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The 1% problem gambling myth and its misguided promulgation

Campaign for Fairer Gambling

2 min read Partner content

The Campaign for Fairer Gambling questions the data behind the claim often used in gambling debates that problem gambling only affects less than 1% of the population.


It is often said that “Problem gambling only effects less than 1%”. Remove non-gamblers though and it will be higher. Remove once or twice a week National Lottery Draw players and it will be higher still.

The 1% actually relates to gambling activity in the past year, not over a life-time. Assume a longevity of 82 years for a person born in 1982, turning 18 in 2000, having a potential 64-year gambling life span until 2064.

Whether someone has been a problem gambler in the past year or not is almost irrelevant compared to whether someone will be a problem gambler at some time in their life. Please consider this chart above. This shows the theoretical average number of years of problem gambling alongside the percentage of people that will be problem gamblers at some time in their lifetime.

Is it realistic to think that (as per the final column) problem gambling only lasts one year and that therefore 64% of the population are problem gamblers at some time in their lifetime? Of course not! But is it any more realistic to think that (as per the first column) 1% of the population stay problem gamblers for 64 years? Again of course not!

Checking out the centre of this chart, there is an illustrative experience of 8 years of problem gambling affecting 8% of the total population. Suddenly the 1% myth sounds as though it is designed to hide the truth about the enormous consequential socio-economic cost.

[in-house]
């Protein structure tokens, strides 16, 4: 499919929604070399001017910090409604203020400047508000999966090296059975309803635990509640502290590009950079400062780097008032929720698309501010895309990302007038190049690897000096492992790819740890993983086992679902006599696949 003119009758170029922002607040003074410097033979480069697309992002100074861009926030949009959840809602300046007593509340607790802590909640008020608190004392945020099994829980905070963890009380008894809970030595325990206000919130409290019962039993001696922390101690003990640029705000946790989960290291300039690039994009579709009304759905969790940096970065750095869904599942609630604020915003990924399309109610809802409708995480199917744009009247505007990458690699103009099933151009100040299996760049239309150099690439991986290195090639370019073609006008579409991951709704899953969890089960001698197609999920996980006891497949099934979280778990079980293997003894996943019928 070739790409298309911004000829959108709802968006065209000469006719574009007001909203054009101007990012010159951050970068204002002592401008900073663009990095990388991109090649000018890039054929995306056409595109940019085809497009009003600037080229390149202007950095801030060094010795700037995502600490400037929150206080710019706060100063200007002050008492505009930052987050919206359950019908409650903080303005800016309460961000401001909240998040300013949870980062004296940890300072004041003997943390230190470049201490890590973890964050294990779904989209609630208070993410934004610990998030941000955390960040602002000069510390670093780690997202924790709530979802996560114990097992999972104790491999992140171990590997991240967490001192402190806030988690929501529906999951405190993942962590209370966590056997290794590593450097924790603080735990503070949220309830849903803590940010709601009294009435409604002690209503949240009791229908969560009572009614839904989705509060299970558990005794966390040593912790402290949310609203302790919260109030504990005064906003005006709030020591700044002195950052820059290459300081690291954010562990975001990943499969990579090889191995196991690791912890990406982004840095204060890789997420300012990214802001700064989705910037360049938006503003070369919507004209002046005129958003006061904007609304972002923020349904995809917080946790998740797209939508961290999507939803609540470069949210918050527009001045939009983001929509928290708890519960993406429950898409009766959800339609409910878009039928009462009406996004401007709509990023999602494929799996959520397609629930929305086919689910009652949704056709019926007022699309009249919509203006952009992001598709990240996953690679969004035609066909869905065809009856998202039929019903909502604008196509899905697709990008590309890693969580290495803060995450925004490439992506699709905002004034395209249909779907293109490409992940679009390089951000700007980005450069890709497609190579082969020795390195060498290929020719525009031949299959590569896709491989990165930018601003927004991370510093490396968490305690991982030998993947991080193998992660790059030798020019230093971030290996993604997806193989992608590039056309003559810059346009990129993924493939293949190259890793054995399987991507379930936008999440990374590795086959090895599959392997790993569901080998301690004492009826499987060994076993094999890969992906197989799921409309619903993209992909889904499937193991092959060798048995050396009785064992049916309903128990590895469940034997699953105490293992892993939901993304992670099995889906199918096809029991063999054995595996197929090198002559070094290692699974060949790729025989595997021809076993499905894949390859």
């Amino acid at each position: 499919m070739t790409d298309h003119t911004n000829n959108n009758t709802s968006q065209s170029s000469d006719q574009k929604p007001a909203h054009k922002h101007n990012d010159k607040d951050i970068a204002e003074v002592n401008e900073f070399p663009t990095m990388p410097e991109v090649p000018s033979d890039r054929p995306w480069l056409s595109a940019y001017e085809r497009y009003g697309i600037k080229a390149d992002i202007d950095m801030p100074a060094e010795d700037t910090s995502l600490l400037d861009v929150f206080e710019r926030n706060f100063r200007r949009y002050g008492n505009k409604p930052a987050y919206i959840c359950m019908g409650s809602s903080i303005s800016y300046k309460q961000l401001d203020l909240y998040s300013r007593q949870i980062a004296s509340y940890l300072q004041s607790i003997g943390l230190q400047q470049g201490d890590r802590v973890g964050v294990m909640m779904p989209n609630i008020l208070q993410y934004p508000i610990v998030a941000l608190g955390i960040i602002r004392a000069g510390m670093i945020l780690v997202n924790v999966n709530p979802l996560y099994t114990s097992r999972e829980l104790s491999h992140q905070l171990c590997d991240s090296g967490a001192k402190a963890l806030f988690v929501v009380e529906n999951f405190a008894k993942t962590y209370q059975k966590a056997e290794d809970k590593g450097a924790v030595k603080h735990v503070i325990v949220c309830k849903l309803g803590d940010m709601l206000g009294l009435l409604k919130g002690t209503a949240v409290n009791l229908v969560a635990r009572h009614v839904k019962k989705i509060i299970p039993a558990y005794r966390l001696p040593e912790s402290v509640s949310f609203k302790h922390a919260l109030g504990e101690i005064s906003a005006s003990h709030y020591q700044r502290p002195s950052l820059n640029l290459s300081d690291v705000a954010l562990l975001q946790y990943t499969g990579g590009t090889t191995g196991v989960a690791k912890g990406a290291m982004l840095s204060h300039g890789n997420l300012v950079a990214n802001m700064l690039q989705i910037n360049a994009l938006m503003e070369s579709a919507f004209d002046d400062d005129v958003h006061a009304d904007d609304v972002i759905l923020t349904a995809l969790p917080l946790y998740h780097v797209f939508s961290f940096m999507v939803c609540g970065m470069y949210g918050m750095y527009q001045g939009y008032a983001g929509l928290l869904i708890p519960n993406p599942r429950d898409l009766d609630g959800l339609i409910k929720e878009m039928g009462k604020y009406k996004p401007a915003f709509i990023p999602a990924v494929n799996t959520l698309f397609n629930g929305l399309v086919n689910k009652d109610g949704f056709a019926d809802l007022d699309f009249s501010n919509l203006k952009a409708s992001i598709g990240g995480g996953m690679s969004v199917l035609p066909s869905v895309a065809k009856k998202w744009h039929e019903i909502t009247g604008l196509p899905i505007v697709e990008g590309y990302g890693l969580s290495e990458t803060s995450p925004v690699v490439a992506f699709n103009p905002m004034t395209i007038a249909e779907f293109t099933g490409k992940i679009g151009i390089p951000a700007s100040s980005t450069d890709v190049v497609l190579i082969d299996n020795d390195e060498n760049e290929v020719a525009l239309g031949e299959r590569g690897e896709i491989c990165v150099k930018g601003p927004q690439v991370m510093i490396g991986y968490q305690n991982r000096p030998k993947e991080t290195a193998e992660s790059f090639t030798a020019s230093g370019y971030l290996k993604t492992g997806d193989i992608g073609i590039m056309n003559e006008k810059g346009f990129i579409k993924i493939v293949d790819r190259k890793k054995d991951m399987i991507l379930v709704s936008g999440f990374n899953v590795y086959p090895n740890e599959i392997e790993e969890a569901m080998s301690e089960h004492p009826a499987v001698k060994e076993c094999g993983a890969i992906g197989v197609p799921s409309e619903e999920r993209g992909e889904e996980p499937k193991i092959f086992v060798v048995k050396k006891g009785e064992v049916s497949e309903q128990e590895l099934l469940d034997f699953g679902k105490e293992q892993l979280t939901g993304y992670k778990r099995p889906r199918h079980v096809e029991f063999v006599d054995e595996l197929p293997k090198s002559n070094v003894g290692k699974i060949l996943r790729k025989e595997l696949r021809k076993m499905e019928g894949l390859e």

So where does the 1% come from? It was originally from the British Gambling Prevalence Surveys, (BGPS) which were publicly funded but were discontinued after the last one in 2010. Gambling questions are now included in Health Surveys, but do not give as substantial a picture as the BGPS.

The same people who will spout the 1% headline will not acknowledge the robust independent secondary research on the same BGPS data. For 2007 this showed that FOBTs are more associated with disordered gambling than any other gambling activity. For 2010, this showed that estimated losses from FOBT problem gamblers exceed combined losses from problem gamblers over several other leading bricks-and-mortar gambling activities.

How much longer will the valid FOBT evidence be ignored and the 1% myth get quoted? 

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